Hayward’s United States Gazetteer (1853) page 49

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grapes, especially, natives of the soil, are remarkably plentiful in most parts of the state, and
of fine quality, capable of yielding excellent wines. The fecundity of the land, and the gen-
erous returns with which it rewards even the moderate labors of the husbandman, may be
inferred from the fact that in almost all parts of the state an average crop, per acre, can be
obtained, of fifty bushels of Indian corn — one of its important staples; and instances are
frequent where the product reaches 75 to 100 bushels.

Rivers. — Illinois is provided most bountifully by nature with admirable facilities for com-
munication by water, not only within, but far beyond, its own borders, by means of its
numerous inland streams, tending in every direction towards, and connecting with, the great
western rivers,, and by its immediate contact, on the north-east, with Lake Michigan. The
whole of its western boundary is washed by the mighty Mississippi, and the noble Ohio flows
along a portion of its eastern frontier. The Illinois traverses a large part of the state
from north-east to south-west, and its tributaries course through most of the central counties.
Some of these branches are of great extent. Among the other important rivers are Rock,
Kaskaskia, Wabash, &c.

Internal Improvements. — The canal for uniting the navigable waters of the Illinois with
those of Lake Michigan, at Chicago, is one of the greatest enterprises of the kind in the
Western States. Its computed extent is 106 miles, and its cost upwards of $8,000,000.
When fully completed, the waters of the Gulfs of St. Lawrence and of Mexico may be said
to meet each other, through a long chain of inland channels. Under the system of internal
improvement adopted by the state, in 1837, a number of extensive and important railroads
were projected, the work on most of which has been commenced, and some few are in
travelling order.

Minerals. — At the north-west angle of the state lie immense beds of lead ore, of which
great quantities are annually smelted and sent to market. Copper and iron are also found in
abundance in many parts of the state; and in the southern quarter, there are several sections
of the public lands which are reported to be rich in silver ore, and in consequence are with-
held from sale. Lime, salt, and coal are among the most plentiful of the
mineral productions.
Limestone ledges of great extent exist for many miles along the banks of the Mississippi,
often rising abruptly and perpendicularly, in huge bluffs, to a height of 300 feet. In the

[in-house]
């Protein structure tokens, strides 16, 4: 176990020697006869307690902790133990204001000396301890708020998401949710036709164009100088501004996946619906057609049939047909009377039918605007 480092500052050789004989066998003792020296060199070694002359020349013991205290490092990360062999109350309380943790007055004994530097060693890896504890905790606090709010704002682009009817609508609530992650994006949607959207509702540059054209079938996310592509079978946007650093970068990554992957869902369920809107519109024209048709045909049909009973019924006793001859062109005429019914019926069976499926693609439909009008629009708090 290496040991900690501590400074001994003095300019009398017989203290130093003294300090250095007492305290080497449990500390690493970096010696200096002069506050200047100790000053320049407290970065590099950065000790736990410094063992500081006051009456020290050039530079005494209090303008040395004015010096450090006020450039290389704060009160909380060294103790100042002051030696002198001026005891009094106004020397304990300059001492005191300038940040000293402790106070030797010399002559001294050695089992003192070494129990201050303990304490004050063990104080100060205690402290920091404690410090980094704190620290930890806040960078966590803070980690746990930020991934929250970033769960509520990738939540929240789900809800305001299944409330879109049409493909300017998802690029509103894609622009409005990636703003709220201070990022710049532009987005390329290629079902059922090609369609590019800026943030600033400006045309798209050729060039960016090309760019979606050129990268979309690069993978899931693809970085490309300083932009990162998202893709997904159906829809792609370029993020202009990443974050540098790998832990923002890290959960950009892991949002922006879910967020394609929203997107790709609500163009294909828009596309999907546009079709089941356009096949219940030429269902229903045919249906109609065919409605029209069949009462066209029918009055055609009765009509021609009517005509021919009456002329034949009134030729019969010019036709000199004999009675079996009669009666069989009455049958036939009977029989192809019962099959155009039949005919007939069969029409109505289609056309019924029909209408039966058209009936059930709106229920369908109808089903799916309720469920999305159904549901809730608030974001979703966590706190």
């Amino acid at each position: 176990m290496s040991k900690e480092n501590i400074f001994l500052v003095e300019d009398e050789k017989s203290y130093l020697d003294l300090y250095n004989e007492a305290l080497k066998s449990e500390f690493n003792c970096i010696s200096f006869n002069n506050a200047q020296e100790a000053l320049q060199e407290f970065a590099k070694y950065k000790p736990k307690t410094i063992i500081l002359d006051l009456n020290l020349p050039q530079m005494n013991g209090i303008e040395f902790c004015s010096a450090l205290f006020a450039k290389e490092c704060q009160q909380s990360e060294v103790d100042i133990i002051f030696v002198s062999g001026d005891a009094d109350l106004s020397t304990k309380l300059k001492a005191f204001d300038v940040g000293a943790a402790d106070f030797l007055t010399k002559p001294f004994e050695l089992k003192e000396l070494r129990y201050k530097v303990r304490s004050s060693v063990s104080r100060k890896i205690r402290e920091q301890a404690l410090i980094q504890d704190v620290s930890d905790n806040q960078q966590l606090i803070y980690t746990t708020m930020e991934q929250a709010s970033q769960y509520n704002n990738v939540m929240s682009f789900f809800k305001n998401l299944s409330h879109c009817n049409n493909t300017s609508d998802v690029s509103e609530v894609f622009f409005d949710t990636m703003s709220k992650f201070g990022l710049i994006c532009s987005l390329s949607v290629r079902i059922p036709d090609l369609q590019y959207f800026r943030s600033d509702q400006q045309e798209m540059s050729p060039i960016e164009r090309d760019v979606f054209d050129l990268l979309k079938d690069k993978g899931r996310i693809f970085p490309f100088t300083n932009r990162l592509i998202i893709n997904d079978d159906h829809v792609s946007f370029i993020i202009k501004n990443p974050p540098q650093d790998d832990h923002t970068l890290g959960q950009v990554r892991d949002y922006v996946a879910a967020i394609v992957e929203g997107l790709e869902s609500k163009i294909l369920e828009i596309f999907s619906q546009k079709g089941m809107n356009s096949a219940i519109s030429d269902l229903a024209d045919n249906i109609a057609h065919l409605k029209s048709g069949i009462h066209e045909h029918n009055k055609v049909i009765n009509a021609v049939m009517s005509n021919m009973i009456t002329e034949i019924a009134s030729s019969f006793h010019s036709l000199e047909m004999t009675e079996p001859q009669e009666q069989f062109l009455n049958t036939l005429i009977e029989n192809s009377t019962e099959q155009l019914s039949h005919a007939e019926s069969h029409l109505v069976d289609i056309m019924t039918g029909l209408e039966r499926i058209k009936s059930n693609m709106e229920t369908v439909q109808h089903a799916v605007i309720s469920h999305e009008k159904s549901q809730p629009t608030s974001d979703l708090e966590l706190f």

south and east parts of the state, there are numerous saline springs, so strongly impregnated
as to render profitable the manufacture of salt on an extensive scale in their vicinity. The
elevated and broken regions towards the north, particularly in the neighborhood of Rock
River, contain exhaustless veins of bituminous coal; and the bluffs and ravines on the river
banks, in Madison and St. Clair counties, at the south-west quarter of the state, are pregnant
with treasures of this valuable mineral.

Manufactures. — Hydraulic power to a considerable extent is attainable at various points
of the state, some of which is already advantageously improved for manufacturing purposes.
The contemplated improvements of the Wabash and other rivers — some of which are already
in progress —will furnish additional water privileges of great value. Steam mills, for sawing
lumber, manufacturing flour, &c., as well as mills wrought by animal and water power, are
common throughout the state. There are also numerous smelting houses, iron furnaces, tan-
neries, potteries, distilleries, &c., together with a few cotton, woollen, and flax factories; and
almost every article of domestic use is or may be fabricated within the state. Among the
few commodities principally manufactured for export are whiskey and castor oil: some 40,000
to 50,000 gallons of the latter are annually expressed from the palma christi, or castor bean,
at a single establishment in Edwardsville.

Indians. — Few or none of the descendants of the tribes formerly occupying this region
now linger within or around it, their titles having been extinguished, from time to time, by
various treaties with the United States government. The white inhabitants were somewhat
annoyed by hostile Indians during the war of 1812; but after its close, the country was
exempt from molestation until 1832, when a band of sanguinary savages, led on by the noto-
rious chief Black Hawk, committed many bloody atrocities, and created much distress and







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